20. What would be your ideal writer profession ambition (or have you achieved it already) ? (famous Pulitzer prize winning author, successful self-published author as a day job, etc.)
I will take the Pulitzer prize winning author choice, thank you!
It’s always hard to know at what point you feel you have achieved your writing ambition. I guess for me, the short term is to find publishers for my current novels and the long term is to write brilliantly. Writing which is true, beautiful, and what people like to read.

21. Would you like to ask me a question?
Sure! Do you think the search for an agent and the traditional publishing route is too old fashioned and a waste of time?

I believe in the traditional concept and wish it was more accessible in present times. Since the internet age, all creative outlets (with the exception of advertising) have suffered horribly in the marketing region, and without that, it’s nearly impossible to have a publishing house invest in writers… especially new ones on the scene. If I had the choice of a fair contract from a publisher, I would choose that route. All the publishers that sent me offers left me with no rights to my work and very little marketing efforts. Self-publishing appealed most to me, despite wearing all the hats to get your book out there.  It’s a catch-22 situation decision that writers have to contemplate in choosing the best option for them.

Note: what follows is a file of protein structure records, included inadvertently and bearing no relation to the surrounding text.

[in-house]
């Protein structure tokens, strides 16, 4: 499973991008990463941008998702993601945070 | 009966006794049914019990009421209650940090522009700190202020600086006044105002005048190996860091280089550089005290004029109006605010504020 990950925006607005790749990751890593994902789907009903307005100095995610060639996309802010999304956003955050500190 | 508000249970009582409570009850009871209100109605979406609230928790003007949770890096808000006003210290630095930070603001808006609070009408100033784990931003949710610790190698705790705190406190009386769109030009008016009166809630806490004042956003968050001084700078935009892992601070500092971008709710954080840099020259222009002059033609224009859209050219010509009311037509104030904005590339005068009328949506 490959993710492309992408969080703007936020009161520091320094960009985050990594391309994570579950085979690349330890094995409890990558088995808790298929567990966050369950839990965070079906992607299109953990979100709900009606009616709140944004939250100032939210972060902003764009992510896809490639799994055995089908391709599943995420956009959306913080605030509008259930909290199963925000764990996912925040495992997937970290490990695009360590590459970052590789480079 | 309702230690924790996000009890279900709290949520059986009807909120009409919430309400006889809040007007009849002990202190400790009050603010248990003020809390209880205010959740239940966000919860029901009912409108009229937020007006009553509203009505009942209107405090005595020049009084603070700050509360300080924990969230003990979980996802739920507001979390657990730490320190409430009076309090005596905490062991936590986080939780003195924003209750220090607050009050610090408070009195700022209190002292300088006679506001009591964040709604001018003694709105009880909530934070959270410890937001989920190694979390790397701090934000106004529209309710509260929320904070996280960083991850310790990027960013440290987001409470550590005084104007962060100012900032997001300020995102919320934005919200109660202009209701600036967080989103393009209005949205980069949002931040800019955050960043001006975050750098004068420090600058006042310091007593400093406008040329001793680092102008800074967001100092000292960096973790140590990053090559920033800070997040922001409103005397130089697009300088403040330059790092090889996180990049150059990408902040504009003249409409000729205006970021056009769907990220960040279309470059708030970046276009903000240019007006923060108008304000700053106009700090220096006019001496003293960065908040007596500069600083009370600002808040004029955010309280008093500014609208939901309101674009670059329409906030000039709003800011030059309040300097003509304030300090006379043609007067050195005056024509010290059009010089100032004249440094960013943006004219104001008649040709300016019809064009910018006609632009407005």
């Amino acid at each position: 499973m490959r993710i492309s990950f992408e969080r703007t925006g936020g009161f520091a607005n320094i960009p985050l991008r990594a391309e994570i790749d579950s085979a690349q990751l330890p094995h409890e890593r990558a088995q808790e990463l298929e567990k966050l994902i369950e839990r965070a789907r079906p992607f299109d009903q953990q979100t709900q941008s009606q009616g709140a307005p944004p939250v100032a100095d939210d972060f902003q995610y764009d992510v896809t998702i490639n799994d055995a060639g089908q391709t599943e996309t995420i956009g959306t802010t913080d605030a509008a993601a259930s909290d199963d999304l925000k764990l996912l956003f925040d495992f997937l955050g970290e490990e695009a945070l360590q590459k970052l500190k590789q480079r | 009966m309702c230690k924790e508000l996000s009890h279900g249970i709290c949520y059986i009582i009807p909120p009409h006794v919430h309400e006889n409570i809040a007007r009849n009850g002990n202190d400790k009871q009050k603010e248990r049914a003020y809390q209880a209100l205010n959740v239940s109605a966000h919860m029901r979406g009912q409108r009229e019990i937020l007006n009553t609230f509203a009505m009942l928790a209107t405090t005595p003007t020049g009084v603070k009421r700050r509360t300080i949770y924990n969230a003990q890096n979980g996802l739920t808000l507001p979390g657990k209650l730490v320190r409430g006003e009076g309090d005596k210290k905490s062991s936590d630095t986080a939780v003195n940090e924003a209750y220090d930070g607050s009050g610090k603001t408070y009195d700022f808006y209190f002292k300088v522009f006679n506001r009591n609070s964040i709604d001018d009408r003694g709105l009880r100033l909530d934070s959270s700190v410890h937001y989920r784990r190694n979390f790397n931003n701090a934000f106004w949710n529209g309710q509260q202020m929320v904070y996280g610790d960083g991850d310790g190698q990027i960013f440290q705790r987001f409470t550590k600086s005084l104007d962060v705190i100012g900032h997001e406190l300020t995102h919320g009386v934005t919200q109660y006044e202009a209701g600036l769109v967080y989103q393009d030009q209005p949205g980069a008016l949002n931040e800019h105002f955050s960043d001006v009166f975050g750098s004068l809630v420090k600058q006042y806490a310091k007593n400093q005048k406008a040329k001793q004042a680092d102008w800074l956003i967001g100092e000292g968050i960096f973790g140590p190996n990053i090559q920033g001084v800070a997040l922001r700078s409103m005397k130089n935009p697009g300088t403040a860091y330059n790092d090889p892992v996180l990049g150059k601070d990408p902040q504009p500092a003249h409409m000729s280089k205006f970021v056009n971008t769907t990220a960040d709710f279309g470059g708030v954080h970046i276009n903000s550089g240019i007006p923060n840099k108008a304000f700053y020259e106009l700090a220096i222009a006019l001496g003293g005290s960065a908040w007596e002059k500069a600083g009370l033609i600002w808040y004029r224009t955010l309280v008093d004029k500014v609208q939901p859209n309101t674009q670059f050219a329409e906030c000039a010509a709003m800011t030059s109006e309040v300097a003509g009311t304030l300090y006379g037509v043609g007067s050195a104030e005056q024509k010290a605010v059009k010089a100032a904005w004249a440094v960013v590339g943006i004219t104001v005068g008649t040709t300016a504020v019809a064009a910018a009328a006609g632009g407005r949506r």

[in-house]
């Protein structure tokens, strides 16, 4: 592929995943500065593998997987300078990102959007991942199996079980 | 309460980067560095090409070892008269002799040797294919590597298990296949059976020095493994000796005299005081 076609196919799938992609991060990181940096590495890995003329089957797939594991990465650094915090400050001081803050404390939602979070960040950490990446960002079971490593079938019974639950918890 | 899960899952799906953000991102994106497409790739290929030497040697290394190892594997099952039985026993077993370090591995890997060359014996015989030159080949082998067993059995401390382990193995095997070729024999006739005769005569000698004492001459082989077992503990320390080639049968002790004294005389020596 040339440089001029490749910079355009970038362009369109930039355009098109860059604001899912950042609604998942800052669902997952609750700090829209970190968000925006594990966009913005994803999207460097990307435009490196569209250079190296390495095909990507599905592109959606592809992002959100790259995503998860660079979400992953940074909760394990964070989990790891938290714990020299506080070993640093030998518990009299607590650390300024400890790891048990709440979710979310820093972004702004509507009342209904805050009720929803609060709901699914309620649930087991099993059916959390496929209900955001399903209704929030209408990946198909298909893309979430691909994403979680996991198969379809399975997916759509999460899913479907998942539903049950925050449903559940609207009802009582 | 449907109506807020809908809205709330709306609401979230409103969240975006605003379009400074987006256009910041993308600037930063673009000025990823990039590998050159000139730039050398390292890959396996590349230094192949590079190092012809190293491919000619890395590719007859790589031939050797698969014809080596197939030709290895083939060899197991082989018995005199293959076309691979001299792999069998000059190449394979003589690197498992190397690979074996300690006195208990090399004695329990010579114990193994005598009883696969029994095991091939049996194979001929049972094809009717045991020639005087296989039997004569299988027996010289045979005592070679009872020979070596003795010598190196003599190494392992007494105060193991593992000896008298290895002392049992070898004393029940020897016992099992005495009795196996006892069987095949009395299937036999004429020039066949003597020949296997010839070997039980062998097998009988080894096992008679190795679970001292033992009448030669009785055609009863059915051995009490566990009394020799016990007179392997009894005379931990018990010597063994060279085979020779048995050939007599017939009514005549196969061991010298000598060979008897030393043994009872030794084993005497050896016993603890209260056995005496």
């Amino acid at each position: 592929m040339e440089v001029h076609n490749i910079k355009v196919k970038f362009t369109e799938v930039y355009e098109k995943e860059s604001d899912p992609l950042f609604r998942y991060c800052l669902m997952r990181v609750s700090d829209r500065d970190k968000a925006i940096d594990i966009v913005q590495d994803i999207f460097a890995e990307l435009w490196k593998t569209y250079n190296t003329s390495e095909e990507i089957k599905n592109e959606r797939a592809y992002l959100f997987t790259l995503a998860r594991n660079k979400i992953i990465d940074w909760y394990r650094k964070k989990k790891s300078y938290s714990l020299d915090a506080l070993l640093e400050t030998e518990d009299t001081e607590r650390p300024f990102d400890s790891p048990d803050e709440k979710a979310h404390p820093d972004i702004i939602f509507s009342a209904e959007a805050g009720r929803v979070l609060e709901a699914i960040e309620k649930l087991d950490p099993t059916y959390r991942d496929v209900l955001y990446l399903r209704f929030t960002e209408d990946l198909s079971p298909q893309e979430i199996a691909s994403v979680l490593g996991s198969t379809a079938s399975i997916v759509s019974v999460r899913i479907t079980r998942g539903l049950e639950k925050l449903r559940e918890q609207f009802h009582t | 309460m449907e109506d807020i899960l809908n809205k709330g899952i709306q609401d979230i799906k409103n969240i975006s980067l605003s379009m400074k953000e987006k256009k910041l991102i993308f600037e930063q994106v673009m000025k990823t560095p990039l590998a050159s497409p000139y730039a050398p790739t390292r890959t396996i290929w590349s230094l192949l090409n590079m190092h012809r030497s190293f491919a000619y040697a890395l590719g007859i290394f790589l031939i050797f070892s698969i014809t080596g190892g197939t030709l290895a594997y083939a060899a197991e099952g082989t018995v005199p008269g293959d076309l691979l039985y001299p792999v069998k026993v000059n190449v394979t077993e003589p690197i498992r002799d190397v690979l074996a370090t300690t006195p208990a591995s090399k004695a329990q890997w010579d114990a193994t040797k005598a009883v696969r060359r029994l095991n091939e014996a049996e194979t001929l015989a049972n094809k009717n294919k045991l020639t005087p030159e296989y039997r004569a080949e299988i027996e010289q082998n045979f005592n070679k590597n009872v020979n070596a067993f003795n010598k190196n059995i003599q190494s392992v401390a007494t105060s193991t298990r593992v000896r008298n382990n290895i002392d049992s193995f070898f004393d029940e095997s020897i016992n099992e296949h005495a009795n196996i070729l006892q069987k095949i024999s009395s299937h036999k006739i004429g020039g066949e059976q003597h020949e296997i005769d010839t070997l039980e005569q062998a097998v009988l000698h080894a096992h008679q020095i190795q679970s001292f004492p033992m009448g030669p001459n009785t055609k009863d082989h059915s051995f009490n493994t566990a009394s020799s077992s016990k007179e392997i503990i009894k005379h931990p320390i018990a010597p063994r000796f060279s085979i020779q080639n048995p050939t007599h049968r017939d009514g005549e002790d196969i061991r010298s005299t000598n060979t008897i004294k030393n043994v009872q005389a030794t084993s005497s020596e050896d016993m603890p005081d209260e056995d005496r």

Thanks again to Mona for spending time talking about her literary process, please check out her work here: http://www.monadash.net

And in August, Mona’s poems have been published in:
http://poetry-24.blogspot.co.uk/2014/08/the-rape-of-childhood.html?m=1
http://www.thelakepoetry.co.uk/poetry/mona-dash/

And join her for upcoming readings in November:
London Metropolitan University : 6.30 p.m. 13th November
The Nehru Centre, London : 6.00 p.m., 21st November

Anyone interested in being featured here in an interview, please email me at Lmontanino@gmail.com

 
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Posted by on August 18, 2014 in Unedited Quill Spills

 

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Quote of the Day and Friday’s Featured Book

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This is a must-have staple in any writer/bard’s library, The Hero’s Journey by Joseph Campbell

“Just as anyone who listens to the muse will hear, you can write out of your own intention or out of inspiration. There is such a thing. It comes up and talks. And those who have heard deeply the rhythms and hymns of the gods, can recite those hymns in such a way that the gods will be attracted.”
― Joseph Campbell, The Hero’s Journey

Enjoy an adventurous weekend!
Little Mountain

 
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Posted by on August 2, 2013 in Unedited Quill Spills